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Cool cars and hot rods
There are a lot of ways to have fun on four wheels – just ask anyone who’s a member of a car club in Nanaimo.
The Harbour City offers a lot of different ways to shine up and show off any type of automobile, with numerous car clubs in the region.
“There’s the Ford clubs, there’s Chevelle clubs, there’s Cadillac clubs, there’s British car clubs, then you have your specialty car shows,” said Ken Tamburini, who likes to bring his 1969 Mercury Cougar to the weekly A&W Cruisin’ the Dub gatherings at North Ridge Plaza.
There are auto enthusiasts and collector cars in any city, but it’s especially noticeable on Vancouver Island, Tamburini said.
“On the mainland, there’s so many people, it’s so congested, you never see it. Nobody would take their vehicles out,” he said. “But here, yeah, you see it. Small-town feeling, big-time show.”
The parking lot outside the fast-food restaurant becomes a car show every Wednesday night during the summer. A&W offers a free root beer for anyone who participates.
“And then that entices you to go into the A&W and have a burger and some onion rings. That’s what I did tonight,” said Tamburini.
Motorists bring lawn chairs or wander around and chat.
“We’re sharing knowledge on the cars, making them better, more driveable, quicker,” said Ryan MacLeod, who brings in his modified drag-racer 1979 Chevrolet Malibu. “It keeps everybody in the same loop.”
They talk about the cars they brought, the cars they left at home, other cars they’ve had over the years, maintenance, parts, restoration, modification.
“And stories,” said Tamburini. “Because there’s 50 years of stories in those cars, right?”
Sometimes even more than 50 years. Brad McLuskie, past-president of the Nanaimo chapter of the Vintage Car Club of Canada, loves driving his 1950 Ford F1 pickup truck hot rod.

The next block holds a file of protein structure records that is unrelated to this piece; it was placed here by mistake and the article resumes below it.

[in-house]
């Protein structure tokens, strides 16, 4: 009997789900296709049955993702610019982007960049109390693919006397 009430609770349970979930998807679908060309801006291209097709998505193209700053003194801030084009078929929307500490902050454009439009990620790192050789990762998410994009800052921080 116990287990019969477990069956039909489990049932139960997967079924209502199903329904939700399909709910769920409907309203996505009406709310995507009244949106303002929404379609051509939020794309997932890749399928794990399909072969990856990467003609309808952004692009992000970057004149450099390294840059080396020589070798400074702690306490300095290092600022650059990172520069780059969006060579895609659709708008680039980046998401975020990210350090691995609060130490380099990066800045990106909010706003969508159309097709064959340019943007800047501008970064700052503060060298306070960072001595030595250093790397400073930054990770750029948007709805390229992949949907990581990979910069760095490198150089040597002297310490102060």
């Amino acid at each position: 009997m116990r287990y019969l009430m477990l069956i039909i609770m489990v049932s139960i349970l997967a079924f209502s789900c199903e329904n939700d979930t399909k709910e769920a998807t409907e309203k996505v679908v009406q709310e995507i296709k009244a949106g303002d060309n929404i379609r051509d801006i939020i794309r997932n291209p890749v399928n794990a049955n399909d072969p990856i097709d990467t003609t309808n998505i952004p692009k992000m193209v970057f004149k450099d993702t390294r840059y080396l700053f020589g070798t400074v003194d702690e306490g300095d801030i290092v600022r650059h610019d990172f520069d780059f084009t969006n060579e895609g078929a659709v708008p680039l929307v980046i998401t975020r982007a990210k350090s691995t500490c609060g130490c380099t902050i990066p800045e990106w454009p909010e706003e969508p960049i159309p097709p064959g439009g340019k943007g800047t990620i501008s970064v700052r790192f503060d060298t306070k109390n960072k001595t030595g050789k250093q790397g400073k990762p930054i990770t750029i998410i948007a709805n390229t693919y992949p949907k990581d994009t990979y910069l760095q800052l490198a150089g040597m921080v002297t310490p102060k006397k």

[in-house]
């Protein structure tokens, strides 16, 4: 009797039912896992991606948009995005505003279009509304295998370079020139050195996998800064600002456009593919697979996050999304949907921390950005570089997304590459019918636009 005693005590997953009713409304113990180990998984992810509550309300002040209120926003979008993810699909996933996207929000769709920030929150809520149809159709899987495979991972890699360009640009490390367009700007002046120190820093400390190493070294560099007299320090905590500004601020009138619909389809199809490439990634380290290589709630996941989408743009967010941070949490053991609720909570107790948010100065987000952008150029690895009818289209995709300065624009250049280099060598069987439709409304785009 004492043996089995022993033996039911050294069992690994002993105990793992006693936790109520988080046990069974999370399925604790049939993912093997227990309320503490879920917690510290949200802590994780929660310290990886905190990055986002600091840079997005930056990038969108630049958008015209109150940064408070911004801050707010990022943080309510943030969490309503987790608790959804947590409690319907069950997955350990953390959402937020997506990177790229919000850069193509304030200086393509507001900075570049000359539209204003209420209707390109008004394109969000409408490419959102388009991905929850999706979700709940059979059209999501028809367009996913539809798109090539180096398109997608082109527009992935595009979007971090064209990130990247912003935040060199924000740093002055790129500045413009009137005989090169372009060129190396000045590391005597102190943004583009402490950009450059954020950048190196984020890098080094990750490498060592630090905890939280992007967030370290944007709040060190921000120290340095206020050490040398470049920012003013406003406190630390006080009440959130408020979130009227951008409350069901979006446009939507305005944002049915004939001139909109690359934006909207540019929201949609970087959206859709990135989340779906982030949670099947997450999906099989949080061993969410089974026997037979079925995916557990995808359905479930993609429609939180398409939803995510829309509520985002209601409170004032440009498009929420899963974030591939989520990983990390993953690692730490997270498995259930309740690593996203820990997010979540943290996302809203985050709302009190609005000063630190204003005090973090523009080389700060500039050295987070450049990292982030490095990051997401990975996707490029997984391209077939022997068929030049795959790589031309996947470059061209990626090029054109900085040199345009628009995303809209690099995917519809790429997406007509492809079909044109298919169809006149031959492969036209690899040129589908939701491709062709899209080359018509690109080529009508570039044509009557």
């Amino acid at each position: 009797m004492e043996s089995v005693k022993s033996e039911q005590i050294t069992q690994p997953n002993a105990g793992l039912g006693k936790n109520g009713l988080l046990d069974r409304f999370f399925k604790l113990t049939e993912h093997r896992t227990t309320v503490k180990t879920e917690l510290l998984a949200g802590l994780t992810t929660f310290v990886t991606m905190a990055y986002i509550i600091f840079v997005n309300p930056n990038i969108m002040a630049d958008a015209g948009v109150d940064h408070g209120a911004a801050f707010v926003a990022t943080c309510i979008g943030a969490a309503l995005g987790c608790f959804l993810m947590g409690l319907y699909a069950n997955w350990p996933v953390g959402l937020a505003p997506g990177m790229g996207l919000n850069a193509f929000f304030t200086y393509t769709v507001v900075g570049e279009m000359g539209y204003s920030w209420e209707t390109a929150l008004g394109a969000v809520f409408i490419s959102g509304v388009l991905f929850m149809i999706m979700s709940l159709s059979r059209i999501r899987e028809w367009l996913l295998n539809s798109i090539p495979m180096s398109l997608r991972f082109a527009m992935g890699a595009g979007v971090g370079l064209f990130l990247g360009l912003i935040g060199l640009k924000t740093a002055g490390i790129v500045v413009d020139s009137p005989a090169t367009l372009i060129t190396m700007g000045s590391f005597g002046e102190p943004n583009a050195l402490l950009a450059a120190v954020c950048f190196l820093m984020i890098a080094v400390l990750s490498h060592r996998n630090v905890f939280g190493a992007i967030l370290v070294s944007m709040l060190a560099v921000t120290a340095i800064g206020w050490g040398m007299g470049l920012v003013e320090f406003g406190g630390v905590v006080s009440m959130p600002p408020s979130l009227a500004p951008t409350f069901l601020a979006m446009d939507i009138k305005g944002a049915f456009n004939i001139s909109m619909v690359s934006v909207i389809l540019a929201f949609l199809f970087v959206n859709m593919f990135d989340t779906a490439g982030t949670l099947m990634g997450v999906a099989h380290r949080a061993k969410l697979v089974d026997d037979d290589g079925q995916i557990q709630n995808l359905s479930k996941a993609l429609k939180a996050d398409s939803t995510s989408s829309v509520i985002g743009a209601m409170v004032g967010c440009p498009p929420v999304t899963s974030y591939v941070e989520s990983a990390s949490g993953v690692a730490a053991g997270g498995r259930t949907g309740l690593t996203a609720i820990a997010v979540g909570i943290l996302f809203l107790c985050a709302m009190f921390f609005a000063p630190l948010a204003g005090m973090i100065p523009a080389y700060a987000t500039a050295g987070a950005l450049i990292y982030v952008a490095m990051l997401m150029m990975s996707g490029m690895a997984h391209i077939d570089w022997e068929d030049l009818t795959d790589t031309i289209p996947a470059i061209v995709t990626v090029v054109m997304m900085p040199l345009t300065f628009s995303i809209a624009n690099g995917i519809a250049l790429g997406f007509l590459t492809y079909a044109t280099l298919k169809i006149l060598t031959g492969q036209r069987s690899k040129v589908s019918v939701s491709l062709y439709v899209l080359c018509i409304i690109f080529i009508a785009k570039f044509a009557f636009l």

A vintage vehicle is generally defined as one 25 years or older, but anyone can join the club.
“They don’t even have to have a car, just car interest,” McLuskie said.
His group has a clubhouse at Nanoose Bay and they get together to share information, participate in shows, or just go for a drive. The cruising is McLuskie’s favourite part, he said.
“We did a cruise [this month] that was 17 of us that just wound through all these outer roads and the rural roads,” he said.
Some car club members drive farther than others. Cathy Gislason, chairwoman of the local chapter of the Old English Car Club, was getting ready to leave this month on a 3,000-kilometre road trip through B.C. and into Alberta with club members. She drives a 1966 Austin-Healey Sprite and her husband drives a 1966 Sunbeam Tiger and they join in the motorcade at the Empire Days parade every year. Club members participate in other car shows in the area, and put on their own Brits on the Beach car show in Ladysmith every summer.
The Old English Car Club has regular meetings, too, but “it’s not really a meeting,” said Gislason. “It’s just kind of, ‘Let’s get together with our cars,’ and we go and we have a picnic. We usually talk about cars; people stop and talk to us.
“For me it’s the social aspect. Lots of people know lots of things about these cars and they have a passion for it.”
Sharing that passion, finding that like-mindedness, is a reason MacLeod enjoys bringing his Malibu to the cruise-ins.
“Everybody likes the cars,” he said. “It keeps us all together. It’s sort of like our cult following: we get together, talk cars and have fun.”
Tamburini said he’s been enthusiastic about cars his whole life. He’d drive them, race them, beat up on them and have fun in them, and when he bought his ’69 Cougar, it was every bit as cool a car as he remembered.
“When I brought it home, it was like being back in 1985…” he said. “It was like bringing you back to your youth again.”